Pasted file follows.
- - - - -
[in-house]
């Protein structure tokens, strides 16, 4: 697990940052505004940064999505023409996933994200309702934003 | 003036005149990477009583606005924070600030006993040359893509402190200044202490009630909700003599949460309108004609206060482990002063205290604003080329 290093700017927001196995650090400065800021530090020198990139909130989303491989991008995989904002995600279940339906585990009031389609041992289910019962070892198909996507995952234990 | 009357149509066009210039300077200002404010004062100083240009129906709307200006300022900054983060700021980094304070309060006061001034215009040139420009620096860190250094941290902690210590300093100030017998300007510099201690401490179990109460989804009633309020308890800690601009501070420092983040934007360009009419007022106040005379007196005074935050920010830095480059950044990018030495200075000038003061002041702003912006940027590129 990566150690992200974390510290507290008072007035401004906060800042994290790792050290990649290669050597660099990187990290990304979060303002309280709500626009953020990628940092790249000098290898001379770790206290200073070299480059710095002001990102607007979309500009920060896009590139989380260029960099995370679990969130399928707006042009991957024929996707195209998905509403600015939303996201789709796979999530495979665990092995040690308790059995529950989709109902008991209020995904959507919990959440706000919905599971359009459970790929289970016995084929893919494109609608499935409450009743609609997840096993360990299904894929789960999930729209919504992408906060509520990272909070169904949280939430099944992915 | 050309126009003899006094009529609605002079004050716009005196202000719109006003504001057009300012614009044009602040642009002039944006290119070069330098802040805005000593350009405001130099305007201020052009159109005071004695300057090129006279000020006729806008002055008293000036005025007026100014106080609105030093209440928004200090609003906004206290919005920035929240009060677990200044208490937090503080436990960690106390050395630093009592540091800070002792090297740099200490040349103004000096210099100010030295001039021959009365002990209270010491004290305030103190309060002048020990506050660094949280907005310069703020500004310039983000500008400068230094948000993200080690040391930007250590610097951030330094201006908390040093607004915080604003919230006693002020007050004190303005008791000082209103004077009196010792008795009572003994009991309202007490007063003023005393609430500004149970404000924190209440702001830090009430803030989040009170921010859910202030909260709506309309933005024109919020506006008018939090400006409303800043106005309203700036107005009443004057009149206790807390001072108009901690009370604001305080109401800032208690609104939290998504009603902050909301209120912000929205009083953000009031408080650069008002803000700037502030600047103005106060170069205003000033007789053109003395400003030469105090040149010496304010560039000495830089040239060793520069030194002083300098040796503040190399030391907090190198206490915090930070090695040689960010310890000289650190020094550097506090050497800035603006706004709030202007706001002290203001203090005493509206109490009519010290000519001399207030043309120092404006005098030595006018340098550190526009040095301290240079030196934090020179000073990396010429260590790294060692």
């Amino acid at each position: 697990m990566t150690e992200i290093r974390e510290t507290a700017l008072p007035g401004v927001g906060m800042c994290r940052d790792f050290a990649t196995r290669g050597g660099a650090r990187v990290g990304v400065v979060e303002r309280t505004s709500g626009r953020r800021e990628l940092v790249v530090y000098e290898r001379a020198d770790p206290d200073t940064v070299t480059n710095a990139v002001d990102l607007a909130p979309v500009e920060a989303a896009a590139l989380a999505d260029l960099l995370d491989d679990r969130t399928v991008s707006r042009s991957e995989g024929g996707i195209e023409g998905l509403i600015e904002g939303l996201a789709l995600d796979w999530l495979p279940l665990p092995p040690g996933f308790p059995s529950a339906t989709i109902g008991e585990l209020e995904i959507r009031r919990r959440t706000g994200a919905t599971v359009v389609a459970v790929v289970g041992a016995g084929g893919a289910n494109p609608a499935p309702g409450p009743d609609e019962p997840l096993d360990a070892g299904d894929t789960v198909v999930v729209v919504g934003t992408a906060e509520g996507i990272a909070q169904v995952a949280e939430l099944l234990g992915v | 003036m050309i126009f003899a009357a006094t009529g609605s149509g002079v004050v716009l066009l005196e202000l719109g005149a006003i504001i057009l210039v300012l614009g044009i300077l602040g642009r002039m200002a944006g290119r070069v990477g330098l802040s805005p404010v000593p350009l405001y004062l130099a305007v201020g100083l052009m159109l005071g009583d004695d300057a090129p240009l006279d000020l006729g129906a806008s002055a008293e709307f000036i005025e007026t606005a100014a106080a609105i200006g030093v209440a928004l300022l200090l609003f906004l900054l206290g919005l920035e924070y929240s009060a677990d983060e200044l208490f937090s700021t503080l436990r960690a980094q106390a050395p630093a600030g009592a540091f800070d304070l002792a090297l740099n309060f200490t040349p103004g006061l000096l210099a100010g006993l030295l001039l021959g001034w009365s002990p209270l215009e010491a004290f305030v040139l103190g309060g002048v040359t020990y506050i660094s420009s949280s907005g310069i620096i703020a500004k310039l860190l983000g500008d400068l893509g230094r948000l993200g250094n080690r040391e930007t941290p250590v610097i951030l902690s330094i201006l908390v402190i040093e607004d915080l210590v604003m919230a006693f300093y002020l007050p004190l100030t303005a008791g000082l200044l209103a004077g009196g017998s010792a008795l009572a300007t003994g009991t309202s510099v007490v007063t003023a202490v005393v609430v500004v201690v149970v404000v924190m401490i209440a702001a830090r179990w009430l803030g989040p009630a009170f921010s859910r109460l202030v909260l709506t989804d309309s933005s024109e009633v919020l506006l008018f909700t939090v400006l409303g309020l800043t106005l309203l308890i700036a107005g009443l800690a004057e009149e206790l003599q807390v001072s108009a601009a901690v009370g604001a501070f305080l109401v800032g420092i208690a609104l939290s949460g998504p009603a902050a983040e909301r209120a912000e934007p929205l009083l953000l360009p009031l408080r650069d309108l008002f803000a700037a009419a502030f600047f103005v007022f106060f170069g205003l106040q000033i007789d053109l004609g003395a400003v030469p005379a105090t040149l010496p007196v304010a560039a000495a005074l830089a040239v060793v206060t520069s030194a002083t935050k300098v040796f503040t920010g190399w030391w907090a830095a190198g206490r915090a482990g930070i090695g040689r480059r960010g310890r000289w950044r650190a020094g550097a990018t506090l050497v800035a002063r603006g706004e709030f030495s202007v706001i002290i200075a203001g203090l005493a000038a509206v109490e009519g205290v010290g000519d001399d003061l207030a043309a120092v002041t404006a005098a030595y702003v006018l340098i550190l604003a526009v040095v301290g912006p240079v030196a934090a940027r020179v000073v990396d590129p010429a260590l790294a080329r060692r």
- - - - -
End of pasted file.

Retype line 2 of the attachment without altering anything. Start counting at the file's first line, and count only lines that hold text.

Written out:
């Protein structure tokens, strides 16, 4: 697990940052505004940064999505023409996933994200309702934003 | 003036005149990477009583606005924070600030006993040359893509402190200044202490009630909700003599949460309108004609206060482990002063205290604003080329 290093700017927001196995650090400065800021530090020198990139909130989303491989991008995989904002995600279940339906585990009031389609041992289910019962070892198909996507995952234990 | 009357149509066009210039300077200002404010004062100083240009129906709307200006300022900054983060700021980094304070309060006061001034215009040139420009620096860190250094941290902690210590300093100030017998300007510099201690401490179990109460989804009633309020308890800690601009501070420092983040934007360009009419007022106040005379007196005074935050920010830095480059950044990018030495200075000038003061002041702003912006940027590129 990566150690992200974390510290507290008072007035401004906060800042994290790792050290990649290669050597660099990187990290990304979060303002309280709500626009953020990628940092790249000098290898001379770790206290200073070299480059710095002001990102607007979309500009920060896009590139989380260029960099995370679990969130399928707006042009991957024929996707195209998905509403600015939303996201789709796979999530495979665990092995040690308790059995529950989709109902008991209020995904959507919990959440706000919905599971359009459970790929289970016995084929893919494109609608499935409450009743609609997840096993360990299904894929789960999930729209919504992408906060509520990272909070169904949280939430099944992915 | 050309126009003899006094009529609605002079004050716009005196202000719109006003504001057009300012614009044009602040642009002039944006290119070069330098802040805005000593350009405001130099305007201020052009159109005071004695300057090129006279000020006729806008002055008293000036005025007026100014106080609105030093209440928004200090609003906004206290919005920035929240009060677990200044208490937090503080436990960690106390050395630093009592540091800070002792090297740099200490040349103004000096210099100010030295001039021959009365002990209270010491004290305030103190309060002048020990506050660094949280907005310069703020500004310039983000500008400068230094948000993200080690040391930007250590610097951030330094201006908390040093607004915080604003919230006693002020007050004190303005008791000082209103004077009196010792008795009572003994009991309202007490007063003023005393609430500004149970404000924190209440702001830090009430803030989040009170921010859910202030909260709506309309933005024109919020506006008018939090400006409303800043106005309203700036107005009443004057009149206790807390001072108009901690009370604001305080109401800032208690609104939290998504009603902050909301209120912000929205009083953000009031408080650069008002803000700037502030600047103005106060170069205003000033007789053109003395400003030469105090040149010496304010560039000495830089040239060793520069030194002083300098040796503040190399030391907090190198206490915090930070090695040689960010310890000289650190020094550097506090050497800035603006706004709030202007706001002290203001203090005493509206109490009519010290000519001399207030043309120092404006005098030595006018340098550190526009040095301290240079030196934090020179000073990396010429260590790294060692």